These upgrades are known to reduce stress and cultivate a happier and healthier workspace environment – something that tenants cannot resist.
Smart Technology is a major avenue of competition for commercial office leasing.
Upgrading your office space with some strong Smart Technology additions can significantly boost the property’s tenant appeal. Smart locks, security systems, temperature controls, screens, and speakers are all great places to shop around.
Not only do these improve the tenant experience, but Smart Technology is known to significantly reduce utility usage which can save your tenant money on their monthly bills.
The Little Things Count
Not all office building upgrades need to be extreme. The little things count, too.
Don’t underestimate the value of a fresh coat of paint, some new fixtures, and a beautiful landscaping job. Spend time fixing up the detailed elements of your property independent or in addition to the bigger projects. Office tenants care about the full picture, not just the wow factors.
Get the most out of your office portfolio by enhancing your assets with these 5 tips and watch tenant interest soar.
As markets dip their toes into the reopening process and stores are welcoming shoppers through the door again, retail is facing never before seen challenges.
Here are a few of these issues that retailers are dealing with while operating amid COVID:
Pressure from Wary Consumers
We all knew that regaining consumer trust wouldn’t be easy for the commercial scene. One of the greatest challenges retailers are facing today is consumer distrust. Retailers are responsible not only for keeping the store safe and clean but also to ensure that guests feel that way, too.
This is being accomplished by relaying the new measures and protocols for cleaning on signs and through store-wide announcements.
Masks are a must to enter, hand sanitizers can be found at every corner, one-way signs are along the floor to guide traffic, and social distancing reminders are posted on aisles.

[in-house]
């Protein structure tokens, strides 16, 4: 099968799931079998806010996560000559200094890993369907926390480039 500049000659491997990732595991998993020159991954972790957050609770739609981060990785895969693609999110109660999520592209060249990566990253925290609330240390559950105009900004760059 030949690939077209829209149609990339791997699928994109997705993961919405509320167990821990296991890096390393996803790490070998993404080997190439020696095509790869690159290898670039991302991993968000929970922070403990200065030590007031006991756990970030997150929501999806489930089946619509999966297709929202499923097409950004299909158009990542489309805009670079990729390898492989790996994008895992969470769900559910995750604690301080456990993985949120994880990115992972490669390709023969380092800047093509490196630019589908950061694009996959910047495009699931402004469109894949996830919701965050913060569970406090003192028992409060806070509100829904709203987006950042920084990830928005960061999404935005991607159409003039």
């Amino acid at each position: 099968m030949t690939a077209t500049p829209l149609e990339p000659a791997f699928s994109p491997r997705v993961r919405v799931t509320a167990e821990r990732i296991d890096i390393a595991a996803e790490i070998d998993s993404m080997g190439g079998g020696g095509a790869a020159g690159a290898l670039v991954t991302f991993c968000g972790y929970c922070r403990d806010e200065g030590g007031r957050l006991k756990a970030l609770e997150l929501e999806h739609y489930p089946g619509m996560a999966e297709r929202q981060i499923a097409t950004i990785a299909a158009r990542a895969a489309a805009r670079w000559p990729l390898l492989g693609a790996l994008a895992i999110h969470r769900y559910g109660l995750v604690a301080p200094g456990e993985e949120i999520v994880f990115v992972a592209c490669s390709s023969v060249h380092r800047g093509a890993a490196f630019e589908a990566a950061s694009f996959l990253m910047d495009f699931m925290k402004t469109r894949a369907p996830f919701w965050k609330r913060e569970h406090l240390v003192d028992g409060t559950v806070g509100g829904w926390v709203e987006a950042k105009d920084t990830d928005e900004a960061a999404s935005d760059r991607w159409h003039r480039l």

Keeping Up with Sanitation
The reopening process is all about keeping the space clean. Sanitation needs are more extreme than ever before as stores are dealing with a totally unseen retail atmosphere.
Stores are dealing with the new demand for disinfecting by increasing their cleaning staff, embarking on hourly clean-ups, and wiping down high-traffic areas after each use. Merchandise that is handled by shoppers is taken off the floor and put into a separate bin for sanitation while carts and baskets are disinfected upon return.
COVID revealed that cash payments can be a large hazard for shoppers and store workers. After discoveries that the coronavirus pathogen can stay alive and active on paper-substances for an alarming amount of time, cash became a taboo for many businesses.
Right now, some retailers are going completely cashless to avoid the risks altogether. Others have certain lanes for cash payments and others for cards only.
Moving forward, we may see brands opting for self-checkout and other cashierless methods to deal with the challenges posed by paper currency during virus outbreaks.
Limitations on Supply
COVID’s global impact on the supply chain was one of the greatest disruptors that modern society has ever experienced. Shipping delays, backorders, oversupply, and other inventory stresses were the norm for any retailers that stayed open these past few months.
Now that markers are reopening, the supply chain situation remains outside of the norm. Distribution and import issues, changing consumer preferences, and a massive e-commerce boom are forcing physical stores to rethink the way that they’re selling and ordering their goods.
Keeping Team Members Protected
On-site teams need to be at the forefront of retail concerns as doors are reopening to welcome guests.
The customer is always right, but COVID is funneling more attention to team members that are on the floor. After all, it is team members that are keeping business afloat in these difficult times. If a team member would be compromised, it would be a major hit to the brand and store location.
All this and more is being done within retailers to maintain a safe and healthy staff. In the future, expect to see stores designed with enhanced measures in place to keep everyone protected.
The lockdowns has turned the world of CRE upside down. Nearly every sector has been disrupted (or stimulated, in the case of industrial) by the pandemic’s far-reaching effects.
New trends are being put into place, consumer demands took a 90-degree turn, and new approaches to business are coming into the light. Everyone’s wondering what exactly is going to come next – and what that will mean for the commercial industry as a whole.
Retail in a Post-Lockdown World
We’re seeing this come into play through the retail arena – one of CRE’s most turbulent sectors for the past few years, thanks to e-commerce related challenges. The industry has been mourning the fall-out-of-favor of the classic American shopping mall and has long been searching for a high-traffic replacement.